The Pacific is historically an area of enormous linguistic diversity, where talk figures as a central component of social life. Pacific communities also represent diverse contact zones, where between indigenous and introduced institutions and ideas; between local actors and outsiders; and involving different lingua franca, colonial, and local language varieties. Contact between colonial and post-colonial governments, religious institutions, and indigenous communities has spurred profound social change, irrevocably transforming linguistic ideologies and practices. Drawing on ethnographic and linguistic analyses, this edited volume examines situations of intertwined linguistic and cultural change unfolding in specific Pacific locations in the late twentieth and early twenty-first centuries. Its overarching concern is with the multiple ways that processes of historical change have shaped and been shaped by linguistic ideologies reflexive sensibilities about languages and language useheld by Pacific peoples and other agents of change.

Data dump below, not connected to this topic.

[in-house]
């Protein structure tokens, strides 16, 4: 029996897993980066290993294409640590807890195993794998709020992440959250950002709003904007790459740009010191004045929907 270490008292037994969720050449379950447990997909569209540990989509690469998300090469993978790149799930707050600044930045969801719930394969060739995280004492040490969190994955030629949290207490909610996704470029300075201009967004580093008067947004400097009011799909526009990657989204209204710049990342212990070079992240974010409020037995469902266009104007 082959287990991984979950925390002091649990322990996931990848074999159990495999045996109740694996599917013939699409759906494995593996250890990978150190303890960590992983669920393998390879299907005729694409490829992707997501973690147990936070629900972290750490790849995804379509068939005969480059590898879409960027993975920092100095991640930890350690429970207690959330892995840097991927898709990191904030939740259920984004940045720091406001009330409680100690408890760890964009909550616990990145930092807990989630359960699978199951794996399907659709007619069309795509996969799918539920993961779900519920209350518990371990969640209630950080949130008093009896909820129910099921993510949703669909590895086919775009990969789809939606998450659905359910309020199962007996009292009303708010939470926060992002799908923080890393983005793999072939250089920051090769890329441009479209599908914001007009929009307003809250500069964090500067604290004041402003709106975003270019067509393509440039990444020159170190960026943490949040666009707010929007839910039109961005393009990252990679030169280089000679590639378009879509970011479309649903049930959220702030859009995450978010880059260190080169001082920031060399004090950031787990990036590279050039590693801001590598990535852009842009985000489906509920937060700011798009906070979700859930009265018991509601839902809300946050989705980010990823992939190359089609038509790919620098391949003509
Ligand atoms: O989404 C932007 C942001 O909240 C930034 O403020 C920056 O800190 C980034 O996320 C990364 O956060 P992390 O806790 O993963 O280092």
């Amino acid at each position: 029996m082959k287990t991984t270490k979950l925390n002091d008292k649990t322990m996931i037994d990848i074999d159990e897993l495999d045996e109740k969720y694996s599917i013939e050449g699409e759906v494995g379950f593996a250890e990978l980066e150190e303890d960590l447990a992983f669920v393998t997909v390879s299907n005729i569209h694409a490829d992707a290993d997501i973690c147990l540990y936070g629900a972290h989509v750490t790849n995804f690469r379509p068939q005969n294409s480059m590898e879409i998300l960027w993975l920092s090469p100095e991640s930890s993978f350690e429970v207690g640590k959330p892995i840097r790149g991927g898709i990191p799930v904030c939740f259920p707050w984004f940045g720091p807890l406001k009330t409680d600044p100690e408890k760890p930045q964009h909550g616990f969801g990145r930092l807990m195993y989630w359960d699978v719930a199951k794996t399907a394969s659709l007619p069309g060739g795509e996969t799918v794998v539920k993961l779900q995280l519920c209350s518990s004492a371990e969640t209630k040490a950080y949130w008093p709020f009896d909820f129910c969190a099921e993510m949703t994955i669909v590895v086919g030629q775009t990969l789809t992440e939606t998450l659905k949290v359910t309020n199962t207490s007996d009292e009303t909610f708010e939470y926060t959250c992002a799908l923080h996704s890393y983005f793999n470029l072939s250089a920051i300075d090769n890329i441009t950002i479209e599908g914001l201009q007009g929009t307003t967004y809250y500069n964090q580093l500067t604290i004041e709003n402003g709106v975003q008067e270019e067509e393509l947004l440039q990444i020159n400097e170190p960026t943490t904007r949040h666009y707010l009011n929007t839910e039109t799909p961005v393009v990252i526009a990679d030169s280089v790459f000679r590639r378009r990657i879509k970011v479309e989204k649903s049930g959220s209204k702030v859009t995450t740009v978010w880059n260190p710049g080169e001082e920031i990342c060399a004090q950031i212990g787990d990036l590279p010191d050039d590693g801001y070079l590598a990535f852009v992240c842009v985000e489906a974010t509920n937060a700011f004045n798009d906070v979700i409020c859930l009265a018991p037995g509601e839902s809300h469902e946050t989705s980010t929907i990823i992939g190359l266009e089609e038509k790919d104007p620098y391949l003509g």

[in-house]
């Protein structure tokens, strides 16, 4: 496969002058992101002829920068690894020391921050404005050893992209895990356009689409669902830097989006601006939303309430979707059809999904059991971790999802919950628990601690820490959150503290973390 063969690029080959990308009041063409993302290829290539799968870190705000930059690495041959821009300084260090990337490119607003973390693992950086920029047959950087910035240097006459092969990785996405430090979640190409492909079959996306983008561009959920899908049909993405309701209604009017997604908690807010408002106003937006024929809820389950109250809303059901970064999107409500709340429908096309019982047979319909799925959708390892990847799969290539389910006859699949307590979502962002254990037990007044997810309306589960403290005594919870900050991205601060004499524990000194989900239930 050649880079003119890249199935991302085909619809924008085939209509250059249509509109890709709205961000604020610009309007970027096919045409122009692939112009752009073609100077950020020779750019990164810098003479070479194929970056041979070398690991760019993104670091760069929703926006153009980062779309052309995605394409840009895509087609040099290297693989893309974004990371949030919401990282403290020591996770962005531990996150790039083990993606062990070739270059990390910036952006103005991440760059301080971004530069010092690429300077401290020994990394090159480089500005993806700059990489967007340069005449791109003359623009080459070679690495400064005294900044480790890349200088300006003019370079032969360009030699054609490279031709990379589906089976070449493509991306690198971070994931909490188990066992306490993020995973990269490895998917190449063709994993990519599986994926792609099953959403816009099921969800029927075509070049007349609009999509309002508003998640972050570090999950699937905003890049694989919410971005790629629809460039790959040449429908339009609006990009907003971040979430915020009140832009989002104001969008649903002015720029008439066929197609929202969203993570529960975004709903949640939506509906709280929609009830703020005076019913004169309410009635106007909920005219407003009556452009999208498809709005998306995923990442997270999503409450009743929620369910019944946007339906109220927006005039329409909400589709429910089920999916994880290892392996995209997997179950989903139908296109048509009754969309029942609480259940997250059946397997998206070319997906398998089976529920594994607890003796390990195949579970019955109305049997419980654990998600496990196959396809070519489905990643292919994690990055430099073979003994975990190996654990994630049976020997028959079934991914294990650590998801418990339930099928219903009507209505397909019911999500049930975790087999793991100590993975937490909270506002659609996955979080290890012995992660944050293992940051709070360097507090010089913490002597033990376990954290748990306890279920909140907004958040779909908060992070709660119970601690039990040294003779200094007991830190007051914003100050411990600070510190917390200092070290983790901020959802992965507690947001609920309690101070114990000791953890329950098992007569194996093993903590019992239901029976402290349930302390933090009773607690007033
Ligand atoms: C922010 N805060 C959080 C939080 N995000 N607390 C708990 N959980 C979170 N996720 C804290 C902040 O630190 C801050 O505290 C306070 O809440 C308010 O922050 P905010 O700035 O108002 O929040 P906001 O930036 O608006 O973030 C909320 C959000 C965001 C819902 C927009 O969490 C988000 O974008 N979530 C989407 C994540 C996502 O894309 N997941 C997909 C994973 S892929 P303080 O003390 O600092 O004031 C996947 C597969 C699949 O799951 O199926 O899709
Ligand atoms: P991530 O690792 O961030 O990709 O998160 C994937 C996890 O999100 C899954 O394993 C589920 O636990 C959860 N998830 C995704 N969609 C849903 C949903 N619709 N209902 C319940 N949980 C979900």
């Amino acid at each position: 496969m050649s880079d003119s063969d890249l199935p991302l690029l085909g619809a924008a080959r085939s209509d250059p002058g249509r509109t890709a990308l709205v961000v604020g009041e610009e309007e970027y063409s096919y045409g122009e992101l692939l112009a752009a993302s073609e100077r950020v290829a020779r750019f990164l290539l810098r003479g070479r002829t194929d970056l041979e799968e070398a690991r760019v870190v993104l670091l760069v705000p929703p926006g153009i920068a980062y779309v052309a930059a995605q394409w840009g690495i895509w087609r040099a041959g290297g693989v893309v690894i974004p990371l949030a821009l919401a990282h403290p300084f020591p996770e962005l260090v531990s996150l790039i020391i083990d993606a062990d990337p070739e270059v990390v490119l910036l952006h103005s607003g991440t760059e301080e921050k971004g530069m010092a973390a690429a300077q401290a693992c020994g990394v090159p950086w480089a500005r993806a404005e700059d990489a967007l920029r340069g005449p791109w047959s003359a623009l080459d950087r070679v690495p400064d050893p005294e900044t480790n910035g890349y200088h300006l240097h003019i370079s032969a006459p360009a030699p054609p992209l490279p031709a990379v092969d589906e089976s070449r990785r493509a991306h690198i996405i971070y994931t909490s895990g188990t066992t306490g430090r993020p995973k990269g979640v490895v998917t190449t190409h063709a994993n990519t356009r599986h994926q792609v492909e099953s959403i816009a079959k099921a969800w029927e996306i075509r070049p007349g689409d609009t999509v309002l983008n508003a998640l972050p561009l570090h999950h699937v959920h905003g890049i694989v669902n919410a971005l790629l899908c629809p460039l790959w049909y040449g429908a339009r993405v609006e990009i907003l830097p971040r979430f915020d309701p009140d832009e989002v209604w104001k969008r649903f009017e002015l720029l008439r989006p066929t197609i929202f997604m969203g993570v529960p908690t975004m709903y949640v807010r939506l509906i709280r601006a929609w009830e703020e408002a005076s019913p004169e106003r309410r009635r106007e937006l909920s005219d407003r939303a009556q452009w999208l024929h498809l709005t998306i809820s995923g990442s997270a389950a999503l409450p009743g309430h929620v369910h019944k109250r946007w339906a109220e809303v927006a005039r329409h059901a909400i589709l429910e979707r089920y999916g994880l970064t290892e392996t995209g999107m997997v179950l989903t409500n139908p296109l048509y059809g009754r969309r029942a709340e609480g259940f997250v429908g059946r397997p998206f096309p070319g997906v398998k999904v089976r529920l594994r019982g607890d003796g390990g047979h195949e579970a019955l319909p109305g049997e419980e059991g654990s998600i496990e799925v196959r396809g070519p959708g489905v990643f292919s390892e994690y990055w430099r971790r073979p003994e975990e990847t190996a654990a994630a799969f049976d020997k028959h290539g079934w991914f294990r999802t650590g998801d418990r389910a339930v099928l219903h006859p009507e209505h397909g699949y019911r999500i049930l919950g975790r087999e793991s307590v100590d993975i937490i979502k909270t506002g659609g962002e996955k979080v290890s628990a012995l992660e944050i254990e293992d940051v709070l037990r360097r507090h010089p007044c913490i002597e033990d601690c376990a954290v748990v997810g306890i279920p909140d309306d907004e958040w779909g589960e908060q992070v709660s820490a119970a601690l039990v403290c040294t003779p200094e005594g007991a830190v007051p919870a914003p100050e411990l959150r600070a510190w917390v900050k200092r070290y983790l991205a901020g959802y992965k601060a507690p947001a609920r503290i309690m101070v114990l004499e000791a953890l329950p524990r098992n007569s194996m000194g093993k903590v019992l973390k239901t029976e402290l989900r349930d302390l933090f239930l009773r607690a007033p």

The essays demonstrate that language and linguistic practices are linked to changing consciousness of self and community through notions of agency, morality, affect, authority, and authenticity. In times of cultural contact, communities often experience language change at an accelerated rate. This is particularly so in small-scale communities where innovations and continuity routinely depend on the imagination, creativity, and charisma of fewer individuals. The essays in this volume provide evidence of this potential and a record of their voices, as they document new types of local actors, e.g., pastors, Bible translators, teachers, political activists, spirit mediums, and tour guides, some of whom introduce, innovate, legitimate, or resist new ideas and ways to express them through language. Drawing on and transforming metalinguistic concepts, local actors (re)shape language, reproducing and changing the communicative economy. In the process, they cultivate new cultural conceptions of language, for example, as a medium for communicating religious knowledge and political authority, and for constructing social boundaries and transforming relationships of domination.